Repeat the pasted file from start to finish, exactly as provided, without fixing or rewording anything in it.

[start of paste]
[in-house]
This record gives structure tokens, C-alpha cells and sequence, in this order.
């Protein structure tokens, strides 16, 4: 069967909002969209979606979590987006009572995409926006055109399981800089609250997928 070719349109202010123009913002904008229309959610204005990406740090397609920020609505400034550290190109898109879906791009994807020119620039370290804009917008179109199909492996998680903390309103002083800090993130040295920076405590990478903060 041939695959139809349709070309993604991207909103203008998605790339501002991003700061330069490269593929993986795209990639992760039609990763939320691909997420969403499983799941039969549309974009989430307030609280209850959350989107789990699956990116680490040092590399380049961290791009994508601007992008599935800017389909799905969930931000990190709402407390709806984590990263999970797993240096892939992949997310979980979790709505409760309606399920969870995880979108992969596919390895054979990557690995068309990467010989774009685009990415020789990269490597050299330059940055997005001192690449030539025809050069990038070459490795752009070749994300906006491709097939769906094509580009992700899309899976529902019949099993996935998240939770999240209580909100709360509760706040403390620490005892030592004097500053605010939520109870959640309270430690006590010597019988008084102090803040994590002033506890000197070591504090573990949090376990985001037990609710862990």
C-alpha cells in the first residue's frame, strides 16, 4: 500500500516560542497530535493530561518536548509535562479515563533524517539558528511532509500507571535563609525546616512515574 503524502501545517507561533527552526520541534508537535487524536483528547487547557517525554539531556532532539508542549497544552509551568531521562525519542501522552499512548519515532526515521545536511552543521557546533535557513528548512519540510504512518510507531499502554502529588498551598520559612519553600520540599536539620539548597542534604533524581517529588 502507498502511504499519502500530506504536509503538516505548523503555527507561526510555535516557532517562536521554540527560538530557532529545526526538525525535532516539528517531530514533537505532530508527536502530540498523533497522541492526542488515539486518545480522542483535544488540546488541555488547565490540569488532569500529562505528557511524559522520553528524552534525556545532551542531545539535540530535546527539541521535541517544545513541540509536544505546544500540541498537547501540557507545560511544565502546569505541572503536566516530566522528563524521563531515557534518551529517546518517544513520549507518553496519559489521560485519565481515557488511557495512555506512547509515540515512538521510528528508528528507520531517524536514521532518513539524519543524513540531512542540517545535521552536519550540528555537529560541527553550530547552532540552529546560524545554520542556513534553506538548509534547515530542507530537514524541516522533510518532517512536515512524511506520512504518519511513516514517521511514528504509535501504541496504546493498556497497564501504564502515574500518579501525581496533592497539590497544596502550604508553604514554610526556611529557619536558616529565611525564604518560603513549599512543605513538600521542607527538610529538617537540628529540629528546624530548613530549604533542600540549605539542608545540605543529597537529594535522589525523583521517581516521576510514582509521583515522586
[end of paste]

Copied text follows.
[in-house]
This record gives structure tokens, C-alpha cells and sequence, in this order.
């Protein structure tokens, strides 16, 4: 069967909002969209979606979590987006009572995409926006055109399981800089609250997928 070719349109202010123009913002904008229309959610204005990406740090397609920020609505400034550290190109898109879906791009994807020119620039370290804009917008179109199909492996998680903390309103002083800090993130040295920076405590990478903060 041939695959139809349709070309993604991207909103203008998605790339501002991003700061330069490269593929993986795209990639992760039609990763939320691909997420969403499983799941039969549309974009989430307030609280209850959350989107789990699956990116680490040092590399380049961290791009994508601007992008599935800017389909799905969930931000990190709402407390709806984590990263999970797993240096892939992949997310979980979790709505409760309606399920969870995880979108992969596919390895054979990557690995068309990467010989774009685009990415020789990269490597050299330059940055997005001192690449030539025809050069990038070459490795752009070749994300906006491709097939769906094509580009992700899309899976529902019949099993996935998240939770999240209580909100709360509760706040403390620490005892030592004097500053605010939520109870959640309270430690006590010597019988008084102090803040994590002033506890000197070591504090573990949090376990985001037990609710862990």
C-alpha cells in the first residue's frame, strides 16, 4: 500500500516560542497530535493530561518536548509535562479515563533524517539558528511532509500507571535563609525546616512515574 503524502501545517507561533527552526520541534508537535487524536483528547487547557517525554539531556532532539508542549497544552509551568531521562525519542501522552499512548519515532526515521545536511552543521557546533535557513528548512519540510504512518510507531499502554502529588498551598520559612519553600520540599536539620539548597542534604533524581517529588 502507498502511504499519502500530506504536509503538516505548523503555527507561526510555535516557532517562536521554540527560538530557532529545526526538525525535532516539528517531530514533537505532530508527536502530540498523533497522541492526542488515539486518545480522542483535544488540546488541555488547565490540569488532569500529562505528557511524559522520553528524552534525556545532551542531545539535540530535546527539541521535541517544545513541540509536544505546544500540541498537547501540557507545560511544565502546569505541572503536566516530566522528563524521563531515557534518551529517546518517544513520549507518553496519559489521560485519565481515557488511557495512555506512547509515540515512538521510528528508528528507520531517524536514521532518513539524519543524513540531512542540517545535521552536519550540528555537529560541527553550530547552532540552529546560524545554520542556513534553506538548509534547515530542507530537514524541516522533510518532517512536515512524511506520512504518519511513516514517521511514528504509535501504541496504546493498556497497564501504564502515574500518579501525581496533592497539590497544596502550604508553604514554610526556611529557619536558616529565611525564604518560603513549599512543605513538600521542607527538610529538617537540628529540629528546624530548613530549604533542600540549605539542608545540605543529597537529594535522589525523583521517581516521576510514582509521583515522586